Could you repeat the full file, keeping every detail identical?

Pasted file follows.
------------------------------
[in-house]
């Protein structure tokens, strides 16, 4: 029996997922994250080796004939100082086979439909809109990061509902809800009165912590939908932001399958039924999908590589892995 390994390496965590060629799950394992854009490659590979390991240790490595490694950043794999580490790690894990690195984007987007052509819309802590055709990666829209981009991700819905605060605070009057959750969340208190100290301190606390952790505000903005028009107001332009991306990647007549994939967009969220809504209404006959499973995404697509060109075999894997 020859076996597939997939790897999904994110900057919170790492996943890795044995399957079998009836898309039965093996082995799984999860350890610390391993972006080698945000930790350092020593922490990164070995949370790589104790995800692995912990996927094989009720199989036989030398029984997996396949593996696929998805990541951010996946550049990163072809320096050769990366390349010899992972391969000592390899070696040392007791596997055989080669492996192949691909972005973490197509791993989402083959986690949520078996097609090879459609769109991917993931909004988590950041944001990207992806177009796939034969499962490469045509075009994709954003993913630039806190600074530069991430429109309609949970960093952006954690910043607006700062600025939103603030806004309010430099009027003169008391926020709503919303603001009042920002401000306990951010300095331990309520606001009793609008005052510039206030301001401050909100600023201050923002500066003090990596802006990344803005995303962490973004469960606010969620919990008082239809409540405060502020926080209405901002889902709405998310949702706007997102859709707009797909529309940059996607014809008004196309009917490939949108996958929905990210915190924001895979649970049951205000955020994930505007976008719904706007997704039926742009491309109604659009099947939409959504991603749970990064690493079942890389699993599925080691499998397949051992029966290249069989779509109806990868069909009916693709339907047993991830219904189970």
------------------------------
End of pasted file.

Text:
[in-house]
């Protein structure tokens, strides 16, 4: 029996997922994250080796004939100082086979439909809109990061509902809800009165912590939908932001399958039924999908590589892995 390994390496965590060629799950394992854009490659590979390991240790490595490694950043794999580490790690894990690195984007987007052509819309802590055709990666829209981009991700819905605060605070009057959750969340208190100290301190606390952790505000903005028009107001332009991306990647007549994939967009969220809504209404006959499973995404697509060109075999894997 020859076996597939997939790897999904994110900057919170790492996943890795044995399957079998009836898309039965093996082995799984999860350890610390391993972006080698945000930790350092020593922490990164070995949370790589104790995800692995912990996927094989009720199989036989030398029984997996396949593996696929998805990541951010996946550049990163072809320096050769990366390349010899992972391969000592390899070696040392007791596997055989080669492996192949691909972005973490197509791993989402083959986690949520078996097609090879459609769109991917993931909004988590950041944001990207992806177009796939034969499962490469045509075009994709954003993913630039806190600074530069991430429109309609949970960093952006954690910043607006700062600025939103603030806004309010430099009027003169008391926020709503919303603001009042920002401000306990951010300095331990309520606001009793609008005052510039206030301001401050909100600023201050923002500066003090990596802006990344803005995303962490973004469960606010969620919990008082239809409540405060502020926080209405901002889902709405998310949702706007997102859709707009797909529309940059996607014809008004196309009917490939949108996958929905990210915190924001895979649970049951205000955020994930505007976008719904706007997704039926742009491309109604659009099947939409959504991603749970990064690493079942890389699993599925080691499998397949051992029966290249069989779509109806990868069909009916693709339907047993991830219904189970």